enduring Englishmen. 

We should have wished here to say a few words as to the 
injustice which has of late been done to the behaviour of our 
nobility and gentry in this campaign : but we are prevented 
from dwelling on this subject by want of sj)ace. If, however, 
the assault on the aristocracy in the army is intended to 
remove the injustice of preventing the advance of our non- 
commissioned officers and soldiers to a higher grade, we give 
our suffi-ages to the end sought, but not to the means employed 
to secure it ; holding, as we do, that nothing can be more alien 
to fair dealing, to sound policy_, and to the efficiency of our 
army, in some of its departments^, than the system of purchase. 

We are thoroughly convinced that the country is, under 
the present system, deprived of the national advantage of 
its best talents. V/hat would be the state of our Courts 
of Law, in case the native talent of its brightest ornaments 
had been stopped at the threshold by the principle of pur-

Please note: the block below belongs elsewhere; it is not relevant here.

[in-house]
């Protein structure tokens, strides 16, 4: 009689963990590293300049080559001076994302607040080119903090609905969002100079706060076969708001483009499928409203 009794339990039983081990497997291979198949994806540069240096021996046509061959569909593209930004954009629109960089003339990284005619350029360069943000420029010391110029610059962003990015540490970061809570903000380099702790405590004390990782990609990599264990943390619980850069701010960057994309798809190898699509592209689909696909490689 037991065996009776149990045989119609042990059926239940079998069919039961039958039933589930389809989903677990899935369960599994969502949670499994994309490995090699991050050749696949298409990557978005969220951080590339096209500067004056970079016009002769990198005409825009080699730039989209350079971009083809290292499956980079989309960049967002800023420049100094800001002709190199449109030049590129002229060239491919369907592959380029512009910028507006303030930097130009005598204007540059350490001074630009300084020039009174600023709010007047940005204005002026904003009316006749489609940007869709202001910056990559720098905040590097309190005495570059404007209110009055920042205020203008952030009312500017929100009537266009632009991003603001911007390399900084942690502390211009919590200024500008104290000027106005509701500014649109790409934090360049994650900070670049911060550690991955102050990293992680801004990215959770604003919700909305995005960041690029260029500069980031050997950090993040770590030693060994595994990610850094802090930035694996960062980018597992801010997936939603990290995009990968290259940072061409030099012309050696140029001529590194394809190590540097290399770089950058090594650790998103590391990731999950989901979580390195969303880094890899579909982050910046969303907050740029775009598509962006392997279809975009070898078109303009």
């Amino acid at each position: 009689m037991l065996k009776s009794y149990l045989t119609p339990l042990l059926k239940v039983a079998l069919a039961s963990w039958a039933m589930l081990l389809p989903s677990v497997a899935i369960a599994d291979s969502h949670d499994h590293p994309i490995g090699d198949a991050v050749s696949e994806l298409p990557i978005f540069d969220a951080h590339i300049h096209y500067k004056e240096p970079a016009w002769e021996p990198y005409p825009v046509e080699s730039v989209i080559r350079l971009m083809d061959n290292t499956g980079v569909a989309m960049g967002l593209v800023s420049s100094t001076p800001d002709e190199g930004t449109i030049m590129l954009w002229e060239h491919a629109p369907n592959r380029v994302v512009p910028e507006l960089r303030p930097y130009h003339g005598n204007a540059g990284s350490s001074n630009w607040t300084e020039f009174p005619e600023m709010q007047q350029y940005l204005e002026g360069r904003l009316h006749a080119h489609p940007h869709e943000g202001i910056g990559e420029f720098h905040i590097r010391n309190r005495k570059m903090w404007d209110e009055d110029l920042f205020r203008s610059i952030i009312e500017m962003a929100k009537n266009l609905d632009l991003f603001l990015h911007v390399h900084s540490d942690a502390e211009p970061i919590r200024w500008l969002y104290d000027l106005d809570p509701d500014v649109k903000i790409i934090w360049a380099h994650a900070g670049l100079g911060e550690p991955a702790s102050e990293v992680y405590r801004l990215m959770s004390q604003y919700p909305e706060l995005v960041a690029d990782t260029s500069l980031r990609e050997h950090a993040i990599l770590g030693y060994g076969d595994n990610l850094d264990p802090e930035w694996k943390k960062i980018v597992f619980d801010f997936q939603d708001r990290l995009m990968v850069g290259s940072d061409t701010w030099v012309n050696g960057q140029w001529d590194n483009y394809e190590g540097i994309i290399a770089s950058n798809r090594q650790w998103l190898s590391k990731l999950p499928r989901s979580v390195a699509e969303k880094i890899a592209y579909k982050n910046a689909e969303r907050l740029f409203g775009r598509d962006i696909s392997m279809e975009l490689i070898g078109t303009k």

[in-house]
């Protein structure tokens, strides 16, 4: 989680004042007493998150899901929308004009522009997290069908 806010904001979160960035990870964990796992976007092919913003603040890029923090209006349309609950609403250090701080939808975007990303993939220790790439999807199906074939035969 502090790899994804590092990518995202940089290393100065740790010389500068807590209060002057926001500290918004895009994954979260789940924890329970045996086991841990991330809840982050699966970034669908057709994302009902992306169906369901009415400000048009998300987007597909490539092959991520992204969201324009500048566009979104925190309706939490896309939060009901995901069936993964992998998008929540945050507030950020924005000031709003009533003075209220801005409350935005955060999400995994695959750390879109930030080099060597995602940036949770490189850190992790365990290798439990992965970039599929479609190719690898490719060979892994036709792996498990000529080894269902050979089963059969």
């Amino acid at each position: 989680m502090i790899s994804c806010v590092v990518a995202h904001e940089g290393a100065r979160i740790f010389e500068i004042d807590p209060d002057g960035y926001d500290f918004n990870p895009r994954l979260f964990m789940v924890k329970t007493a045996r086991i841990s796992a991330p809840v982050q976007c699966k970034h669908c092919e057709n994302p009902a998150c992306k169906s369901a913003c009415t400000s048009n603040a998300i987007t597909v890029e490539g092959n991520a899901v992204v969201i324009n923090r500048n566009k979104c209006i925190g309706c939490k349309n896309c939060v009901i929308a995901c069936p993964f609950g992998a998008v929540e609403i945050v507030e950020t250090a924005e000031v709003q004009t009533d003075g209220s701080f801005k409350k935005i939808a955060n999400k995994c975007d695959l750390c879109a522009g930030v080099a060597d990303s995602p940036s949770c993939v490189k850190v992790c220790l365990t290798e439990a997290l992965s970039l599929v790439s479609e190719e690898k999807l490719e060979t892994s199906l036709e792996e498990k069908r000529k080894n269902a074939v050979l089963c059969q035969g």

chase? What kind of a Church should we have, if all the 
Clergy had to lay down some eleven hundred pounds, — as it 
is reported a most brave and deserving Lieutenant in the 
Crimea, on application for a Captaincy, was required to do, — 
before they could enter upon their clerical functions, or be ele- 
vated to a higher grade? What, again, must result from the 
purchase of office in the civil departments of the State, — the 
Excise, the Exchequer, the Customs^ the Post-Office? And 
yet, if possible, there would be even more reason for this in 
these several cases, than in the army. The army is the shield 
of the nation; the representative of our honour, our prowess, 
our national character, in the eyes of the world : it is, in fact, 
the visible embodiment of the power of the English nation. To 
cripple its energies is to lower the country in the sight of the 
v/orld, and, in the end, must reduce us to the status of a third